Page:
“The Russian government should ensure the use of a long-term market tool that could guarantee the predictability of prices for goods, as well as domestic market saturation with quality products,” he recommended.
Also on rt.com Putin outlines national priorities to restart economy & raise living standards as Russia emerges from Covid crisis
The president also urged the stimulation of investment activity among companies by reducing the risks of doing business in the country.

For more stories on economy & finance visit RT’s business section

Author: RT
This post originally appeared on RT Business News

Elvis: The King's heartbroken first orders when he heard mother Gladys had died

This post originally appeared on Daily Express :: Entertainment Feed

For the first time ever, Gracelend’s archives were opened to the public for an online tour, hosted by Vice President of Archives and Exhibits Angie Marchese. As we mark the birthday of The King’s devoted mother today, the tour gave a fascinating glimpse into the life of a simple woman who went from extreme poverty on Mississippi to unimaginable luxury but was never able to let go of her fears for her famous son.

Gladys Smith was born on April 25, 1912 in Pontotoc County. She married Vernon Presley on June 17, 1933. Vernon was only 17 and lied about his age when they registered the union.

Vernon built them a two-room ‘trackhouse’ with no indoor plumbing. They could not afford electricity. The pair never forgot their early struggles and it shaped everything they did, even when unimaginable riches poured in.

Elvis was born on January 8, 1935, but his twin brother Jesse was stillborn. Glady also lost her mother ‘Doll’ that year to tuberculosis and family members noted she was unusually protective and fearful around her new child. This would never go away, with Elvis and his mother remarkably close all their lives, even developing their own private baby language.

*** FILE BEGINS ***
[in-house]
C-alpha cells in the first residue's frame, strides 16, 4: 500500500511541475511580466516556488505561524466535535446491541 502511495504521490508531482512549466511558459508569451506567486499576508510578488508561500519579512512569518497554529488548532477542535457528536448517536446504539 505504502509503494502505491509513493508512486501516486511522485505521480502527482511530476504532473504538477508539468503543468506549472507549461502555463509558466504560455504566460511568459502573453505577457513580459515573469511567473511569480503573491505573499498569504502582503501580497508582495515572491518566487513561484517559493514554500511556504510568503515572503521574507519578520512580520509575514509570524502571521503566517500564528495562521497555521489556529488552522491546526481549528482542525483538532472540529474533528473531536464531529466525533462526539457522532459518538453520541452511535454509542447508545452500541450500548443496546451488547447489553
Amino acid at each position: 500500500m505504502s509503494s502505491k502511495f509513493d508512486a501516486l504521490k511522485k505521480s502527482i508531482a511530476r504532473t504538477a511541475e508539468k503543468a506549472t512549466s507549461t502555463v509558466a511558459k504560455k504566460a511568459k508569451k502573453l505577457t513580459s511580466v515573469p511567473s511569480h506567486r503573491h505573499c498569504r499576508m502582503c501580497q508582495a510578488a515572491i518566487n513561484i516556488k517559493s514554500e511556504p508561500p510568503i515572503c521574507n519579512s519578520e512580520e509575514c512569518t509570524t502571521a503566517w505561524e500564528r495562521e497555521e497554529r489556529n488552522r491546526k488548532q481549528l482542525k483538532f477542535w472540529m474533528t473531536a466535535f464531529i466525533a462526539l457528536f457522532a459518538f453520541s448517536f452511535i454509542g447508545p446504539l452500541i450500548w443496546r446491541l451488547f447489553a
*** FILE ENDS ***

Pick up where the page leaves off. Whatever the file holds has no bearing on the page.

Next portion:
Glady’s greatest fear was always losing her son, so she was devastated when he received his military papers in December 1957, at the height of his early fame.

READ MORE: Elvis: Secret visit to London in 1968 with Tommy Steele DID happen – incredible revelations

Gladys had slept in the same bed with her son until he was 13 and Elvis never spent a night away from the family home until he was 17.

Elvis later said:  “My mama never let me out of her sight.”

By 1957, the family was living in luxury at Graceland and Elvis lavished his mother with gifts (including a pink Cadillac, even though she couldn’t drive), but Gladys never forgot her roots. 

The Archives Tour of Graceland showed one of her classic dresses, simple and loose in a plain dark colour, with large pockets.

Angie Marchese pointed out the worn edges and stitch marks which showed that frugal Gladys would always repair her own clothes and never waste them.

This was mirrored by Vernon who famously kept every single piece of paper, correspondence and bills that passed through Graceland.

Angie said: “It goes back to growing up with nothing in the Great Depression and having to keep receipts prove you had paid for something.”

Vernon also never threw a single household item from Graceland away.

Angie told viewers that whenever Elvis redecorated, Vernon kept all the old items in the outbuildings rather than dispose of them.

Partly because his son would often change his mind but also, Angie said, because  “Vernon never knew when all of this could possibly go away and you might need something again one day.”

By 1957, Elvis was already constantly away on tour and starting to make movies in Los Angeles and Gladys was lonely and isolated at Graceland.

She told family friend Frank Richards: “I’m the most miserable woman in the world… I’m guarded. I can’t buy my own groceries. I can’t see my neighbour.”

Echoing what would later happen to her son, the emotionally fragile Gladys had started taking pills to sleep, pills to wake up and was drinking vodka through the day to calm her nerves.

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Glady’s sadness is clear in the pictures with Elvis in his military uniform and seeing him off to training camp.